Water Resources Center
OSTP

The Water Resources Center is affiliated with the College of Food, Agricultural and Natural Resource Sciences and University of Minnesota Extension.

Odor Issues With Septic Systems


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Occasionally homeowners complain about odors from their onsite sewage treatment system. Although most people understand that sewage has a particular odor, steps can be taken to limit these odors in the home and yard. Gases from an onsite system that can be a problem include hydrogen sulfide, carbon dioxide and methane. Within a home these gases can be irritating, toxic and explosive. In a yard they are not typically found in high enough concentrations to be dangerous, but are still a nuisance.

There are several locations within an onsite system where odor can be an issue.

1. In the home
2. Near the septic tank
3. Near a pretreatment unit
4. Near the soil treatment area
5. In the yard

Each location is discussed:

1. Odors in the Home
Septic odors inside the house are both annoying and can be a health problem. Odors in a home are typically an indication of a plumbing problem. A very common problem is the drying out of a trap in a basement floor drain allowing gases from the septic tank to vent back into the home. This can be corrected by making sure all floor drain traps are periodically filled with water. Also, the cleanout access plug inside a drain may be loose and could allow for sewer gas to escape. A plumber or ISTS professional that provides line cleaning could check this out.

A second common problem is the plumbing vent located on the roof. It is necessary to allow the pressure in the drainpipes to equalize as wastewater flows through them. Without this vent, sinks, tubs, and toilets would gurgle, traps dry out and odors come into the home. These plumbing vents can freeze closed during prolonged cold periods or get clogged with leaves or other debris. A warm day or two will thaw out the frozen pipe but leaves will need to be cleaned out. The pipe can be unfroze using a jetter or warm water. Always take special precautions when working on a slippery or steep roof.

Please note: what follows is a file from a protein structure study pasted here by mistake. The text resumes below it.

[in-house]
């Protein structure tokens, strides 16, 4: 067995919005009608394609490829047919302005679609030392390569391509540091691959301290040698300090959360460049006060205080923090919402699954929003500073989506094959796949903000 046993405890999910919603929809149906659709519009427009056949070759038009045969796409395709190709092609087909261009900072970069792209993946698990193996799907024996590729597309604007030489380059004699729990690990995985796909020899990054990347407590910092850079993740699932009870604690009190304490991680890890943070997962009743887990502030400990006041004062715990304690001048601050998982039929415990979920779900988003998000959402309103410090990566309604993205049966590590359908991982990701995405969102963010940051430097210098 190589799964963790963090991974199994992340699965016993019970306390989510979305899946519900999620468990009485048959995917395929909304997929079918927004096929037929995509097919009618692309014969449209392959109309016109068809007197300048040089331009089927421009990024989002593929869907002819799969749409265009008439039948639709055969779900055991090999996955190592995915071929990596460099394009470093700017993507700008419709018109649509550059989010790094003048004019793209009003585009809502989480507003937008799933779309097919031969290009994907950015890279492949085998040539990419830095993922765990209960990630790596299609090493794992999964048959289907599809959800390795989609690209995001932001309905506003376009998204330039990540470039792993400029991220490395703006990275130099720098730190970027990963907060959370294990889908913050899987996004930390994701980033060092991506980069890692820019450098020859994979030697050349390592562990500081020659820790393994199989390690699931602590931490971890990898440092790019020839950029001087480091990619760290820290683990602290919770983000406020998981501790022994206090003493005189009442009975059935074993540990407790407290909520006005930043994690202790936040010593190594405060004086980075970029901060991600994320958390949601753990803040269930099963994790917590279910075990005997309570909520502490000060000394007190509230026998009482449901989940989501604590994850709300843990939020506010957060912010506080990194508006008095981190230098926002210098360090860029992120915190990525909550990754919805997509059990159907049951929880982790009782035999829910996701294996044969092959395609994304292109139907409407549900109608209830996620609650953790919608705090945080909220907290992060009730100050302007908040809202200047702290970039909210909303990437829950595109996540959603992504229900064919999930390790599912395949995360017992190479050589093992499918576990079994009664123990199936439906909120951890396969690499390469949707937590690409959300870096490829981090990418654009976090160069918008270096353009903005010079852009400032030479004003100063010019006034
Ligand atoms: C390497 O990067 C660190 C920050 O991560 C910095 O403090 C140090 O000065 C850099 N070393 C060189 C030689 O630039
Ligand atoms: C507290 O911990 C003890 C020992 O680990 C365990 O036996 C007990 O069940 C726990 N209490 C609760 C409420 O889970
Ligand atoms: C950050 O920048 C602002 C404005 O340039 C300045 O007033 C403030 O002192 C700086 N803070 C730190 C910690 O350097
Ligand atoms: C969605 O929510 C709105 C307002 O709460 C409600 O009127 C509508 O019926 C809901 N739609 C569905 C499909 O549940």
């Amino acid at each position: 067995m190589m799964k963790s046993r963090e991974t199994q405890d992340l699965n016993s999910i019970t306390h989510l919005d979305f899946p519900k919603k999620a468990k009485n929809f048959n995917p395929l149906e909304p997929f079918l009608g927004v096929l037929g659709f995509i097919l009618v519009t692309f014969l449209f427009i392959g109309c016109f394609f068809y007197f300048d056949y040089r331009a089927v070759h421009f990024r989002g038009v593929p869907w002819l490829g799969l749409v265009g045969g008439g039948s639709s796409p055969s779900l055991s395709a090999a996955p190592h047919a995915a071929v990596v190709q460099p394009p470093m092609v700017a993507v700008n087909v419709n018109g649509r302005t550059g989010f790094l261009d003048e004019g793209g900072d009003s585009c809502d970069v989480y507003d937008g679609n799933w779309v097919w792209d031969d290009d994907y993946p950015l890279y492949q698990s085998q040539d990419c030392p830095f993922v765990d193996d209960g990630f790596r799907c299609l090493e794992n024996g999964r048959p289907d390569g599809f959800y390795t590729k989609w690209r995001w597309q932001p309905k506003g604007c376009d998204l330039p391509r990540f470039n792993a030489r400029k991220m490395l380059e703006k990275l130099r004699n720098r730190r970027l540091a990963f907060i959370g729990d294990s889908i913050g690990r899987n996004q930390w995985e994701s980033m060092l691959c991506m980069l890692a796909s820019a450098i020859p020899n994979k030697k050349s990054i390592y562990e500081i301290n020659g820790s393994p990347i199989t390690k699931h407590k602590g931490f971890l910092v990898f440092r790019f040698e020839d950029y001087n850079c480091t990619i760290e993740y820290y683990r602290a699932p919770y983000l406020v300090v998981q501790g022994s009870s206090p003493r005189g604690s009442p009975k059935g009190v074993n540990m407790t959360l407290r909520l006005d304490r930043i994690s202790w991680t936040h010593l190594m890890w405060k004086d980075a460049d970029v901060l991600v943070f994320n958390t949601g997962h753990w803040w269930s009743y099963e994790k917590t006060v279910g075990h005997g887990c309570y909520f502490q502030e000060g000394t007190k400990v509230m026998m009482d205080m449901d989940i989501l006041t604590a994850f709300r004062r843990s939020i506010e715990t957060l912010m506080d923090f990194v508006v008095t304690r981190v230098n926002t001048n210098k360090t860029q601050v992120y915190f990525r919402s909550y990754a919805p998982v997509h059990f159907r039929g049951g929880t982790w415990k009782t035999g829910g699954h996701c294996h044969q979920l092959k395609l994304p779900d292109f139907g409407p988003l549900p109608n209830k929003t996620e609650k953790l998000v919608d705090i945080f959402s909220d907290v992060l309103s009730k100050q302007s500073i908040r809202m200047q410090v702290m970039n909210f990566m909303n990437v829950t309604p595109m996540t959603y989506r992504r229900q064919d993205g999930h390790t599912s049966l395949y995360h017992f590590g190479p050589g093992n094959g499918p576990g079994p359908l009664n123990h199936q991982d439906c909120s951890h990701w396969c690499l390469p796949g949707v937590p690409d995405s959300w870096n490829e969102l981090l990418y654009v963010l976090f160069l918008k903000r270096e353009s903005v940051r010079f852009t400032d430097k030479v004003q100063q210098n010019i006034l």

A third common plumbing problem is an improperly sealed cover on an ejector sump pump basket in the basement. The cover should be checked and a new seal applied to prevent leaks.

2. Odors near the septic tank
An occasional weak odor near the septic tank may be quite normal but if there is a particularly strong odor around the septic tank(s) the first step should be to make sure all manholes and risers are securely covered. Typically a concrete lid covers the tank manhole, although other materials such as plastic and metal lids are used. The septic tank manhole can be covered with a maximum of 12” of soil or can come to the surface, while any manhole on a tank with a pump must come to surface to allow for repair or replacement of the pump. The newer plastic lids have a rubber seal which helps keep odors in the tank. They must also be properly secured in place with lag screws or other fasteners. If a concrete lid is leaking odors out of the manhole, weather stripping or other materials can be used to create a temporary seal that will contain odors but still allow for proper maintenance of the tank. This seal will need to replaced after maintenance.

3. Odors near a pretreatment unit
There is a growing use of pretreatment units in onsite sewage treatment systems. The most common pretreatment devices are aerobic treatment units, constructed wetlands and peat, recirculating, sand and textile filters. If an odor is persistent around one of these pretreatment units a licensed onsite professional trained to maintain the specific type of unit should be called.

4. Odors near the soil treatment area
If there are strong odors in the soil treatment area (around an in-ground drain field, bed or mound), it can indicate a problem with that part of the system. All inspection pipes should be checked to make sure the pipes are not broken and they are covered. A visual inspection of the entire area should be performed to determine if there are any wet or spongy soil areas indicating that sewage is coming to the surface. If any of these conditions are found, humans and animals can come in contact with it. This is considered an “imminent health threat” and should be corrected immediately.

5. Odors in the Yard
If the yard in general smells of septic gas, it may be that the plumbing vent pipe (described in # 1 above) on your house or a neighbor’s house needs to be extended to diffuse the odors. Homes located in valleys, forested areas or low areas may not have appropriate wind patterns to carry the odors away from the living areas and the yard. As the wind blows over the house, the air currents that are supposed to carry the gases up and away can instead carry the sewer gas down into the yard. Extending the vent pipe can help diffuse the odors carrying them away from the yard. Carbon filters can also be placed on the top of the vent to help control odor. The filters do need to be changed regularly (every 1 to 5 years) to be effective. According to the Minnesota Plumbing Code a device, such as a filter, cannot obstruct the flow of air, therefore the filter must be chosen in accordance with these regulations. Check with the local unit of government if clarification is needed.

For More Information
Please see our website at: http://septic.umn.edu/owners/index.htm for more information about proper operation of septic systems. We can be reached by calling (612) 625-7243. 6/24/03